Learn one way to render SVG icons as a React component. You’ll learn about the dynamic nature of SVG by passing props to a component that modify the icons properties such as colors and size.
You'll learn how to set up a stateless functional component, set up prop types and add a set of default props.
One benefit to building an individual icon component is that only the SVG markup needed for that icon will be rendered, instead of having to load an entire set of icons and only using one of them. Also, different attributes can be overridden using props, making theming and integration simple.
I've got a base application class that renders a div. I'm using React dom to render that application class to an ID of app. Inside the render method, let's render a new component by typing location icon. This component doesn't exist yet, so let's go ahead and do that now.
Because this icon won't need any state, we'll be making a stateless functional component. Let's start by typing const location icon. That's going to be a function. I'll use the arrow function syntax. I'll open and close parentheses. Inside the return body, I'll paste our location icon SVG.
With this, you can see our main component is rendering the location icon component. Let's improve this location icon component by adding the ability to change some properties on the fly. Let's start by defining some prop types so a consumer of the icon knows what type of prop to pass.
We'll start by typing location icon, prop types. Say a width, set that to React.proptypes.number, as well as for height. Next, I'll add some default props by saying location.icon default props. Set a width of 128 and a height of 128.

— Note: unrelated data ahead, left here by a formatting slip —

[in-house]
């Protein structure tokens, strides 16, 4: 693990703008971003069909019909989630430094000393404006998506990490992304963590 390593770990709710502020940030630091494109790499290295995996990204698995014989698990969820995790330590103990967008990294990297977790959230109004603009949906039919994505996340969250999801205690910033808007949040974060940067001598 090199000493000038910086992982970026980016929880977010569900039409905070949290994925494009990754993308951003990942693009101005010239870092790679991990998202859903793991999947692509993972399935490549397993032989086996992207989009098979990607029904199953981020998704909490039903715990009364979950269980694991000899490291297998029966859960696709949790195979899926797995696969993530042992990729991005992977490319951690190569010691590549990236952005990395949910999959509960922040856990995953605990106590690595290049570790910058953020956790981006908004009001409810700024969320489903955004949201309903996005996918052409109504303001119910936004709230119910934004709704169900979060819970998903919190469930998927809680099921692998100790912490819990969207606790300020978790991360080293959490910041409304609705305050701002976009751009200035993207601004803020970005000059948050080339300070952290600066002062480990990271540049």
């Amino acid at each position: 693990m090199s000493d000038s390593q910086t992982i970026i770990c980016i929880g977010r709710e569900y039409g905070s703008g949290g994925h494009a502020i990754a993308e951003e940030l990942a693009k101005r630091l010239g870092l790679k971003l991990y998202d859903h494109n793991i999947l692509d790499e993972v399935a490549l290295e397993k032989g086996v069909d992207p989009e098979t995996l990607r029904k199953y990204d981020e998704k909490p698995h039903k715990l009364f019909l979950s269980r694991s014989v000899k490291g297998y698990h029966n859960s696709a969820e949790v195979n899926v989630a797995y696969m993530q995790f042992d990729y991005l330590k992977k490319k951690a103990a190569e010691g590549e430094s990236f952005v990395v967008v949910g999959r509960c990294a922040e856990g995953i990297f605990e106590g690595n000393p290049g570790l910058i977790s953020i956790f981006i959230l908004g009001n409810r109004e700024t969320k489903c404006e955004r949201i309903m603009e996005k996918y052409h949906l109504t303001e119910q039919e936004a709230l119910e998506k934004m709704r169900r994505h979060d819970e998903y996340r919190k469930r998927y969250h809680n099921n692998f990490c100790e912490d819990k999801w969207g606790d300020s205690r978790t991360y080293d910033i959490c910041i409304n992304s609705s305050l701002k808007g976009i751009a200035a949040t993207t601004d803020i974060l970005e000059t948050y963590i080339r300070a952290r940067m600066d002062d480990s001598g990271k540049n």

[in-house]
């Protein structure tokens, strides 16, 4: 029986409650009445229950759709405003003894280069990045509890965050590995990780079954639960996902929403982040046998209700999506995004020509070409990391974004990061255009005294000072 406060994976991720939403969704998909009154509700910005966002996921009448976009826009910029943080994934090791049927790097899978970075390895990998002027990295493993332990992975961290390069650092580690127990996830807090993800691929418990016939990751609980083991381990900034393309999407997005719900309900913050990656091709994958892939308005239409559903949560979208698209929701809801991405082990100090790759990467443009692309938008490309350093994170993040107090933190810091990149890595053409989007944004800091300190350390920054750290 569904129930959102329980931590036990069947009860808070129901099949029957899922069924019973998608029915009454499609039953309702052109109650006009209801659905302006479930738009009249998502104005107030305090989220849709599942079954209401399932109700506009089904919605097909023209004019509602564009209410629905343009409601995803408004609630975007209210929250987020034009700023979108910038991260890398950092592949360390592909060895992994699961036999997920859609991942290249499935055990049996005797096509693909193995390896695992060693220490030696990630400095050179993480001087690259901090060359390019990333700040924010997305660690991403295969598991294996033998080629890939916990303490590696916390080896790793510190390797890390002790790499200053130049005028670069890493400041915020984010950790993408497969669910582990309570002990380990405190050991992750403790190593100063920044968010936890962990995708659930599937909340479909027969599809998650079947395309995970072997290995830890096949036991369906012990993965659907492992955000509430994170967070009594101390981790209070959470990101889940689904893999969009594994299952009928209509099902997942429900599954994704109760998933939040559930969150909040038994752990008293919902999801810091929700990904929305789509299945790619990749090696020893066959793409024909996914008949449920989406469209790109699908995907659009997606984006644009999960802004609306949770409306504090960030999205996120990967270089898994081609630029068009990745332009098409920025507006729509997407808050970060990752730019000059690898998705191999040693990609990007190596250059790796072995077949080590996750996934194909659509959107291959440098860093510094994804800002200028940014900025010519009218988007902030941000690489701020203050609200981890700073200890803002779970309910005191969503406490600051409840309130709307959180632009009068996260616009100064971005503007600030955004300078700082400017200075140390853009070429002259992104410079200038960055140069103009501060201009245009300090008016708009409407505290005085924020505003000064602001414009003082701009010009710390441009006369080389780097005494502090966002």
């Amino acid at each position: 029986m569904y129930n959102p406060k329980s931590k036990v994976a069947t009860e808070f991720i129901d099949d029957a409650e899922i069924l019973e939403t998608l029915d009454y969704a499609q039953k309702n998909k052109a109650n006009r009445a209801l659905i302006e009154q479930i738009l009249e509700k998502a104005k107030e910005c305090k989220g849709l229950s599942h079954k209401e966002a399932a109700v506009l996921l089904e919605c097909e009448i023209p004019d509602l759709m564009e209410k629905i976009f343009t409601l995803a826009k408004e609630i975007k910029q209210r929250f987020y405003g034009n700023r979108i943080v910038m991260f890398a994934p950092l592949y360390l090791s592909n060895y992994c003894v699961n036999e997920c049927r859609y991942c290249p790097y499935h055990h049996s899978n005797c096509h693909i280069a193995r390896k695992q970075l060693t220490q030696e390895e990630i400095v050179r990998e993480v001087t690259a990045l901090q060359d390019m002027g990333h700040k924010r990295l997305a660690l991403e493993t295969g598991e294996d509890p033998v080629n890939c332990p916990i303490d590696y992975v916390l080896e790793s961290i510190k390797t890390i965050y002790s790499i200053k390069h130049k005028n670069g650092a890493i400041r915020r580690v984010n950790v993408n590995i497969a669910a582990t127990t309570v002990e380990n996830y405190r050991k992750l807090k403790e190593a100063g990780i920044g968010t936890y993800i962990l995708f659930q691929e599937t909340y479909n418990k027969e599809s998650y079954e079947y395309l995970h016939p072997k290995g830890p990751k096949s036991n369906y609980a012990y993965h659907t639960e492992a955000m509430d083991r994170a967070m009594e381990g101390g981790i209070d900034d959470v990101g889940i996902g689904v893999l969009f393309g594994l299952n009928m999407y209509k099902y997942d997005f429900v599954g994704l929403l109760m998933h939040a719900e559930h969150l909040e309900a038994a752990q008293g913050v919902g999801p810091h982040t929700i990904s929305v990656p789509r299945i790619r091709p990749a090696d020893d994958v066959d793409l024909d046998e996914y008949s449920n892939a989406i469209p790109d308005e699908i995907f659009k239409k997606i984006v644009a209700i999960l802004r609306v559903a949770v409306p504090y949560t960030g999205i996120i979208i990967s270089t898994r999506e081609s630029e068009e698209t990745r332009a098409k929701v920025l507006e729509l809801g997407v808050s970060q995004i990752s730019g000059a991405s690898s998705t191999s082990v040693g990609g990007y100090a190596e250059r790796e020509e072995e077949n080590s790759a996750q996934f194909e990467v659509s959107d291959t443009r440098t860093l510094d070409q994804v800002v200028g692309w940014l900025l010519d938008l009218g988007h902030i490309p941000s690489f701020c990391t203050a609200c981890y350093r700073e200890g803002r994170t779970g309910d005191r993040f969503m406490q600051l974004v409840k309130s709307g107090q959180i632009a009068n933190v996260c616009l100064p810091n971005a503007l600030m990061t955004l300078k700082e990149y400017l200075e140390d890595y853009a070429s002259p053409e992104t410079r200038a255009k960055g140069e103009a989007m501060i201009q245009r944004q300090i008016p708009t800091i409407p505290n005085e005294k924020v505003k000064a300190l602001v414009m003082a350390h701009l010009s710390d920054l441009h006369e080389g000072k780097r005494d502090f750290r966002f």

All that's left to do is apply those props to the SVG itself. In the component function declaration, we can destructure the props to make them easier to use. Let's add curly braces. Inside, I'll add width and height. Inside of the SVG tag, I'll add a width attribute.
I'll set it equal to width and set height as equal to height. In our case, we're rendering a location icon, but we're not passing a width and height as props so our default props are kicking in. We'll add two more props. I'll say pin fill. That's going to be React.proptypes.string. We'll say base fill as well as dome default props for each.
Next, I'll add those props to our component function declaration. We'll add those props to the SVG itself by saying fill and setting its value here to pin fill. Second, I'll add fill of base fill. Again, since we haven't added any props to this location icon, all of our default props are kicking in.
If I add another location icon, this time let's pass some props. I'll pass a width of 200 and a height of 200. I'll add pin fill and base fill. The icon on the left here is our default icon with all of our default props. The icon on the right is the icon where we've overridden all those default props.